If you think about the way the peroneus longus tendon curves around the outside of the ankle and then around the bottom of the foot, you might start to realize that when you supinate your foot (lifting the arch up off the ground), you actually stretch the peroneus longus tendon more than normal.
That’s part of the reason runners with really high arches are more prone to developing peroneus longus tendinitis than runners with flat feet and low arches.
It’s pretty easy to run on a trail and find a severely sloping surface. If you spend too much time on one particular side of the trail, you could develop peroneus longus tendinitis.
If you run in unstable minimalist shoes, and you are not used to them, you can overwork the peroneus longus muscle. All of that time landing on the fore-foot and mid-foot requires the peroneal muscles to stabilize you. If you are not used to running in minimalist shoes, if you are not used to running as a fore-foot or mid-foot striker, if you do it too much, too soon, the muscle can fatigue. Remember, once the muscle gets tired the tendon starts absorbing more force.
If you are running on a severely sloping trail for 5 miles it could be the equivalent of running 15 miles of peroneal stress on the road.
If it’s one of your first runs in minimalist shoes, and historically you have been a heel striker, running for 3 miles could be the equivalent amount of abuse that you would get from a ten 10 or 15 mile run in your normal shoes.
Either way, what we’re talking about is an overuse injury. It’s not the distance. It’s not the shoes. It’s the position of the foot. It’s the cumulative stress that gets applied to one particular muscle and tendon that isn’t prepared to deal with that abuse. It’s just not yet strong enough to take it.
If you apply too much stress to the peroneus longus tendon, and then you stress it again before it has fully recovered from the previous workout, you get inflammation within the tendon.
The tendons themselves are basically cables made up of collagen bundles. They don’t have great blood-flow. And they are very dense. So when you get inflammatory fluid trapped within the tendon itself it takes longer to get rid of it.
Remember… “-itis” means inflammation. Tendinitis is basically just a problem of inflammation.
The very first step is to decrease the inflammation. We discussed all the ways runners can reduce inflammation on their own in the episode on peroneal tenosynovitis. If you go to the show notes page for this particular episode we will have a link to take you directly there. Do everything that will decrease the inflammation for peroneal tenosynovitis and it will also help peroneus longus tendinitis.
When I see a runner who calls me with a case of peroneal tendinitis, in most cases, the very first thing I do is give them all of the treatments that will help calm down peroneal tenosynovitis. If they get better really quickly, then we know it’s just inflammation of the tendon sheath that surrounds the two tendons. So basically, problem solved.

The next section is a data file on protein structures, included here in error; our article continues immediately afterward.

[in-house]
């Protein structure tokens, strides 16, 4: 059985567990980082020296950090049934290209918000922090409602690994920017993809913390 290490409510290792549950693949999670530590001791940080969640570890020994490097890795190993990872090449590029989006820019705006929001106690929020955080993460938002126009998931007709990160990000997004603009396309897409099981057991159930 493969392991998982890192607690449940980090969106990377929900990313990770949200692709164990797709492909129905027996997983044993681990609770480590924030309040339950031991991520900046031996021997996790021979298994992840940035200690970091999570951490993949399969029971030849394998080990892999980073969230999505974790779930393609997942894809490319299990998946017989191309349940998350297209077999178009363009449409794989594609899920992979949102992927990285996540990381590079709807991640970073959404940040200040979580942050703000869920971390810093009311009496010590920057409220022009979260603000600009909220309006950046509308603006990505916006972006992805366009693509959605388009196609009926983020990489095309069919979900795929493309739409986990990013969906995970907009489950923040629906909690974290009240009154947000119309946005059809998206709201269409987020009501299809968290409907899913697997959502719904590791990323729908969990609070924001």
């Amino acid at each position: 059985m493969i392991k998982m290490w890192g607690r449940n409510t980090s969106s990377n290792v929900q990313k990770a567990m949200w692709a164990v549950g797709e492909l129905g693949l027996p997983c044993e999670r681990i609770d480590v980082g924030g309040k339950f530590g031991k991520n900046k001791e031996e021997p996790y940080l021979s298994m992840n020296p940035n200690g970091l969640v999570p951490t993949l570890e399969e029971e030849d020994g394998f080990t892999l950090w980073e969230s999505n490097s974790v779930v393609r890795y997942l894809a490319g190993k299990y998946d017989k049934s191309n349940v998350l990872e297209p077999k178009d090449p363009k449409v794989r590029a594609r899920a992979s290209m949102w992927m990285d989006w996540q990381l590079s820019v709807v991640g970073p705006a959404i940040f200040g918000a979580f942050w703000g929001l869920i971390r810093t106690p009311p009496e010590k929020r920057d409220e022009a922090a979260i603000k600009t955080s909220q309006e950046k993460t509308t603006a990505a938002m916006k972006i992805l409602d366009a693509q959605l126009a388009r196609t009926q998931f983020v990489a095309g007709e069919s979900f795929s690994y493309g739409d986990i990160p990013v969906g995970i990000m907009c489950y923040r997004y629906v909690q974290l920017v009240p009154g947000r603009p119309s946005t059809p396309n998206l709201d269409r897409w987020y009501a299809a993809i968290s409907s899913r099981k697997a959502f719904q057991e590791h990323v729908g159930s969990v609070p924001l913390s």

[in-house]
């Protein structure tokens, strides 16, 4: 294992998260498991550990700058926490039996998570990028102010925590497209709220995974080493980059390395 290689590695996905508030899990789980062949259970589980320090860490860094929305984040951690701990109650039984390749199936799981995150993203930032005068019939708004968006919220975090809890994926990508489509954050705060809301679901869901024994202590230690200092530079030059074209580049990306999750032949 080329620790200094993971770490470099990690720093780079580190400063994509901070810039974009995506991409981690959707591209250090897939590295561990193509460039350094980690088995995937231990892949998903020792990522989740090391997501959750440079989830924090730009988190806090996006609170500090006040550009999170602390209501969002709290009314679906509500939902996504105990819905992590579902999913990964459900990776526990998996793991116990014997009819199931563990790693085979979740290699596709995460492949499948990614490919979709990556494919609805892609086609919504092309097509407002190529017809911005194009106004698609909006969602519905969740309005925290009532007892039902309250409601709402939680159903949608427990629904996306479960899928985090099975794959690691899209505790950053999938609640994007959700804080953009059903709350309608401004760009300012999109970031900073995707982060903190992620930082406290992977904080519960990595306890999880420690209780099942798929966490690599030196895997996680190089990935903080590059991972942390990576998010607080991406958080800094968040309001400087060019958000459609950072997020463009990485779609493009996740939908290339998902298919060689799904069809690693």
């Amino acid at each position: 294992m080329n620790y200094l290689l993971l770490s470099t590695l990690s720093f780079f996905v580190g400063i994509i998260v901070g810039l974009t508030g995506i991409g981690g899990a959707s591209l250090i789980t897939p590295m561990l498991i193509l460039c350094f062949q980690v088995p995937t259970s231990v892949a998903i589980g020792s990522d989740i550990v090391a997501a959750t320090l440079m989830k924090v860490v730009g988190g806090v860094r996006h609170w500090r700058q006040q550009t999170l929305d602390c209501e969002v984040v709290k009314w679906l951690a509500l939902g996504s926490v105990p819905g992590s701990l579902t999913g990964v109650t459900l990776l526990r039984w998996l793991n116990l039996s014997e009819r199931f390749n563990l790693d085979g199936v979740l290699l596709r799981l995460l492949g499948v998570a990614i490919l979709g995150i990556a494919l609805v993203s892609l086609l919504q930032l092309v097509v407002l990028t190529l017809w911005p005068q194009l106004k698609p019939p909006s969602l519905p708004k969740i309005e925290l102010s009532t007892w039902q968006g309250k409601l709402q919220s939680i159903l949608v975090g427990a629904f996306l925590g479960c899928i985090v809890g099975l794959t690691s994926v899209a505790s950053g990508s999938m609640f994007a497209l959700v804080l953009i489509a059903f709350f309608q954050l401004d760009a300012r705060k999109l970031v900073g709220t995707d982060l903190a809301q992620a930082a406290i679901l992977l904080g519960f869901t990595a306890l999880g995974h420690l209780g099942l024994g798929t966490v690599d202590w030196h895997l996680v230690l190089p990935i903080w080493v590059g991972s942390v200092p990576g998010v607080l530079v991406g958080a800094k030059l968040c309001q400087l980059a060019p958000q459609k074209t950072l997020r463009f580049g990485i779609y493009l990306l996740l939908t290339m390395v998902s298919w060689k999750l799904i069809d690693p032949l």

But if they get a little bit better initially and then quickly plateau, and still have pain, it’s more likely to be a problem with one of the two peroneal tendons like tendinitis.
The most important thing to understand is that most of the treatments which will help tenosynovitis will also help tendinitis. They are both conditions involving inflammation. And the most important thing to do initially is remove the inflammation.
So my approach is really simple:
If you understand the main function of the peroneus longus is to stabilize your foot and allow you to stand up on your toes, all you have to do is avoid exercises that replicate that motion.
Don’t stand up on your toes.
Avoid calf raises at the gym.
Don’t stand up and pedal hard on your bicycle.
Don’t get on a rowing machine and push all the way at the end of the rowing stroke, where you extend your toes and push down as if you are pushing on the gas pedal.
If it’s really irritated, tender and painful, you can always wear a fracture walking boot for a brief period of time to jumpstart the healing process. But in general, I don’t really recommend the common regimen of wearing a fracture walking boot for 4 to 6 weeks when runners have this problem.
In most cases runners can wear a boot for a very brief period of time and then get back to activity way faster that 4-6 weeks.
Even if you do wear a fracture walking boot for a short period of time you have to take every effort to maintain the rest of your running specific fitness so that you are in a better condition to return to running as soon as the tendon is actually healed.
And once you start running again, make sure you give the tendon to break. Don’t run on sloping surfaces. Avoid loose terrain like sand. Run on flat ground so you are not supinating the foot and stretching the tendon.
Make sure you deliberately and intentionally increase your distances while you are removing the other variables like the slope of the road that can stress the tendon. If you decrease the stress on the tendon, you can run longer before you are at risk of causing more inflammation again.
The bottom line with treating peroneal tendon injuries is to make sure that you know exactly what the problem is. Treat it as quickly as possible. Make sure you maintain as much activity as you can…while you continue to heal.
As a runner, you really have to make sure you are getting the most appropriate treatment for you, with your potential to heal, with your particularly injury and in a way that will help you maintain your fitness and keep on track with your running goals.
As soon as you get done listening to this, go to DocOnTheRun.com, go to the podcast show notes page for this episode and check out the video that shows you how to reduce stress and strain on the peroneus longs tendon, just by running on the right side of the road.
The video is free, go get it now…